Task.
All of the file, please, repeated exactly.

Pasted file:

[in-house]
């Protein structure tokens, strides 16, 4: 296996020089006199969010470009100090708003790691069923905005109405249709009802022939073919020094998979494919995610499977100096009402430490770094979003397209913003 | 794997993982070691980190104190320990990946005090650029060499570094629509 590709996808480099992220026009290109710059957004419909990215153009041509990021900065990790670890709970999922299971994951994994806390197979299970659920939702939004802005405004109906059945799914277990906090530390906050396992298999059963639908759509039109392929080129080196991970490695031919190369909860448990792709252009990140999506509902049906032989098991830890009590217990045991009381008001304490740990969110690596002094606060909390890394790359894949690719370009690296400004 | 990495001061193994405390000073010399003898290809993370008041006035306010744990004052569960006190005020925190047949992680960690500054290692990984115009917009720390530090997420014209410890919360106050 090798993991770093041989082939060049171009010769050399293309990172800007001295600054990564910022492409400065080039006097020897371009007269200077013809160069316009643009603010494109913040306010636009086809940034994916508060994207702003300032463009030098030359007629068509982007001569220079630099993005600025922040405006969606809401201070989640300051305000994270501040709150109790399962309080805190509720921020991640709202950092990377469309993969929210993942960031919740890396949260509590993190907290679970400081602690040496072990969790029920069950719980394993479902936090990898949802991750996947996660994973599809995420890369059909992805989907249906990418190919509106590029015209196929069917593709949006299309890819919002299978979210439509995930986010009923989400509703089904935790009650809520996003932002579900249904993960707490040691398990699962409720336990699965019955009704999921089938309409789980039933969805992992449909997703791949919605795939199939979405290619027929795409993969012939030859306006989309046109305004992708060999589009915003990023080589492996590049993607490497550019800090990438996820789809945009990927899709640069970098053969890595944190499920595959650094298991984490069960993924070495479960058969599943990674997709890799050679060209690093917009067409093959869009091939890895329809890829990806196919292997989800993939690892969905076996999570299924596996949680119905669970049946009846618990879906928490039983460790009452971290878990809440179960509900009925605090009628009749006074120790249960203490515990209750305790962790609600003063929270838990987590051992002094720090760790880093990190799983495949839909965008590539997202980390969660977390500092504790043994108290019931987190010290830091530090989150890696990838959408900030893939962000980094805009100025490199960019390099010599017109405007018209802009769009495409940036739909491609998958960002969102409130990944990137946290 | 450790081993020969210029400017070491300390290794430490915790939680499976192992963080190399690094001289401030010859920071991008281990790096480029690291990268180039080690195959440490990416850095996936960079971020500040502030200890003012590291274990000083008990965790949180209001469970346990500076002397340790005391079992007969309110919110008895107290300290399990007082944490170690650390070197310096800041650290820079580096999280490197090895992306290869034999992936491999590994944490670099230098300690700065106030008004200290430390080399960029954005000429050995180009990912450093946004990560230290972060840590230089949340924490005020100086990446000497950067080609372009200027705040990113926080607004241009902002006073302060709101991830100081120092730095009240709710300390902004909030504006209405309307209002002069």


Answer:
[in-house]
């Protein structure tokens, strides 16, 4: 296996020089006199969010470009100090708003790691069923905005109405249709009802022939073919020094998979494919995610499977100096009402430490770094979003397209913003 | 794997993982070691980190104190320990990946005090650029060499570094629509 590709996808480099992220026009290109710059957004419909990215153009041509990021900065990790670890709970999922299971994951994994806390197979299970659920939702939004802005405004109906059945799914277990906090530390906050396992298999059963639908759509039109392929080129080196991970490695031919190369909860448990792709252009990140999506509902049906032989098991830890009590217990045991009381008001304490740990969110690596002094606060909390890394790359894949690719370009690296400004 | 990495001061193994405390000073010399003898290809993370008041006035306010744990004052569960006190005020925190047949992680960690500054290692990984115009917009720390530090997420014209410890919360106050 090798993991770093041989082939060049171009010769050399293309990172800007001295600054990564910022492409400065080039006097020897371009007269200077013809160069316009643009603010494109913040306010636009086809940034994916508060994207702003300032463009030098030359007629068509982007001569220079630099993005600025922040405006969606809401201070989640300051305000994270501040709150109790399962309080805190509720921020991640709202950092990377469309993969929210993942960031919740890396949260509590993190907290679970400081602690040496072990969790029920069950719980394993479902936090990898949802991750996947996660994973599809995420890369059909992805989907249906990418190919509106590029015209196929069917593709949006299309890819919002299978979210439509995930986010009923989400509703089904935790009650809520996003932002579900249904993960707490040691398990699962409720336990699965019955009704999921089938309409789980039933969805992992449909997703791949919605795939199939979405290619027929795409993969012939030859306006989309046109305004992708060999589009915003990023080589492996590049993607490497550019800090990438996820789809945009990927899709640069970098053969890595944190499920595959650094298991984490069960993924070495479960058969599943990674997709890799050679060209690093917009067409093959869009091939890895329809890829990806196919292997989800993939690892969905076996999570299924596996949680119905669970049946009846618990879906928490039983460790009452971290878990809440179960509900009925605090009628009749006074120790249960203490515990209750305790962790609600003063929270838990987590051992002094720090760790880093990190799983495949839909965008590539997202980390969660977390500092504790043994108290019931987190010290830091530090989150890696990838959408900030893939962000980094805009100025490199960019390099010599017109405007018209802009769009495409940036739909491609998958960002969102409130990944990137946290 | 450790081993020969210029400017070491300390290794430490915790939680499976192992963080190399690094001289401030010859920071991008281990790096480029690291990268180039080690195959440490990416850095996936960079971020500040502030200890003012590291274990000083008990965790949180209001469970346990500076002397340790005391079992007969309110919110008895107290300290399990007082944490170690650390070197310096800041650290820079580096999280490197090895992306290869034999992936491999590994944490670099230098300690700065106030008004200290430390080399960029954005000429050995180009990912450093946004990560230290972060840590230089949340924490005020100086990446000497950067080609372009200027705040990113926080607004241009902002006073302060709101991830100081120092730095009240709710300390902004909030504006209405309307209002002069």